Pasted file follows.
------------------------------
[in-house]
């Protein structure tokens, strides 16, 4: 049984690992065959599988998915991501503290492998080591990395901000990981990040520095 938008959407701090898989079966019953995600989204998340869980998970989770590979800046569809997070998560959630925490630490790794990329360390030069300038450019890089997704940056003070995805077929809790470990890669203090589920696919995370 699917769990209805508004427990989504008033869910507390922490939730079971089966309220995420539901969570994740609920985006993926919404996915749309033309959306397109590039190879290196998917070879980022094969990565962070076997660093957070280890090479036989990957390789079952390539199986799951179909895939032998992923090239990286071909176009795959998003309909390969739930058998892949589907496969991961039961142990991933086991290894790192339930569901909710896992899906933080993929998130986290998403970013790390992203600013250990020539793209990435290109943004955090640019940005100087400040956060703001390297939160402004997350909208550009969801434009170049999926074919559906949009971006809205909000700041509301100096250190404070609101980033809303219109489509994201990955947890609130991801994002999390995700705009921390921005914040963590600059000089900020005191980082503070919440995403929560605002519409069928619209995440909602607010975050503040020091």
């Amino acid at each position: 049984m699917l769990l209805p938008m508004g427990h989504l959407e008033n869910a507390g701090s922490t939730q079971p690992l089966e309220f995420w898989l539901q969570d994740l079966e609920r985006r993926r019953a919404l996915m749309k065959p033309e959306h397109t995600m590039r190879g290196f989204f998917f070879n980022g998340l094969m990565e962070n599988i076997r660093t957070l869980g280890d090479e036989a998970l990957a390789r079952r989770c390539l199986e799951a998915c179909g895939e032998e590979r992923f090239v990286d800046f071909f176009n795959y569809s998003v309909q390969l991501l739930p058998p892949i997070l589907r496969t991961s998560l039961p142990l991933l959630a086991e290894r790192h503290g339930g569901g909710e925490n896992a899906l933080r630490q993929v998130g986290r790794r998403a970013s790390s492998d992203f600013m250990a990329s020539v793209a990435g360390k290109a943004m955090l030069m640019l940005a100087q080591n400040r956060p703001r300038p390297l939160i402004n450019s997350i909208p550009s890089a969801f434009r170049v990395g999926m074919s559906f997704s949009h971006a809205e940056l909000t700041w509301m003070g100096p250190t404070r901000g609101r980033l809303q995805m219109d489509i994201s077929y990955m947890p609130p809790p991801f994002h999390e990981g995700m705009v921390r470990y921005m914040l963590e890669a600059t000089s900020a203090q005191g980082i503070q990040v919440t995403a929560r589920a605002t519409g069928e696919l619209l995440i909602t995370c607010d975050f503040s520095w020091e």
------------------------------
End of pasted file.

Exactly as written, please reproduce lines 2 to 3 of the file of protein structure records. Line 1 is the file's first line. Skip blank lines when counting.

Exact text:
């Protein structure tokens, strides 16, 4: 049984690992065959599988998915991501503290492998080591990395901000990981990040520095 938008959407701090898989079966019953995600989204998340869980998970989770590979800046569809997070998560959630925490630490790794990329360390030069300038450019890089997704940056003070995805077929809790470990890669203090589920696919995370 699917769990209805508004427990989504008033869910507390922490939730079971089966309220995420539901969570994740609920985006993926919404996915749309033309959306397109590039190879290196998917070879980022094969990565962070076997660093957070280890090479036989990957390789079952390539199986799951179909895939032998992923090239990286071909176009795959998003309909390969739930058998892949589907496969991961039961142990991933086991290894790192339930569901909710896992899906933080993929998130986290998403970013790390992203600013250990020539793209990435290109943004955090640019940005100087400040956060703001390297939160402004997350909208550009969801434009170049999926074919559906949009971006809205909000700041509301100096250190404070609101980033809303219109489509994201990955947890609130991801994002999390995700705009921390921005914040963590600059000089900020005191980082503070919440995403929560605002519409069928619209995440909602607010975050503040020091």
């Amino acid at each position: 049984m699917l769990l209805p938008m508004g427990h989504l959407e008033n869910a507390g701090s922490t939730q079971p690992l089966e309220f995420w898989l539901q969570d994740l079966e609920r985006r993926r019953a919404l996915m749309k065959p033309e959306h397109t995600m590039r190879g290196f989204f998917f070879n980022g998340l094969m990565e962070n599988i076997r660093t957070l869980g280890d090479e036989a998970l990957a390789r079952r989770c390539l199986e799951a998915c179909g895939e032998e590979r992923f090239v990286d800046f071909f176009n795959y569809s998003v309909q390969l991501l739930p058998p892949i997070l589907r496969t991961s998560l039961p142990l991933l959630a086991e290894r790192h503290g339930g569901g909710e925490n896992a899906l933080r630490q993929v998130g986290r790794r998403a970013s790390s492998d992203f600013m250990a990329s020539v793209a990435g360390k290109a943004m955090l030069m640019l940005a100087q080591n400040r956060p703001r300038p390297l939160i402004n450019s997350i909208p550009s890089a969801f434009r170049v990395g999926m074919s559906f997704s949009h971006a809205e940056l909000t700041w509301m003070g100096p250190t404070r901000g609101r980033l809303q995805m219109d489509i994201s077929y990955m947890p609130p809790p991801f994002h999390e990981g995700m705009v921390r470990y921005m914040l963590e890669a600059t000089s900020a203090q005191g980082i503070q990040v919440t995403a929560r589920a605002t519409g069928e696919l619209l995440i909602t995370c607010d975050f503040s520095w020091e």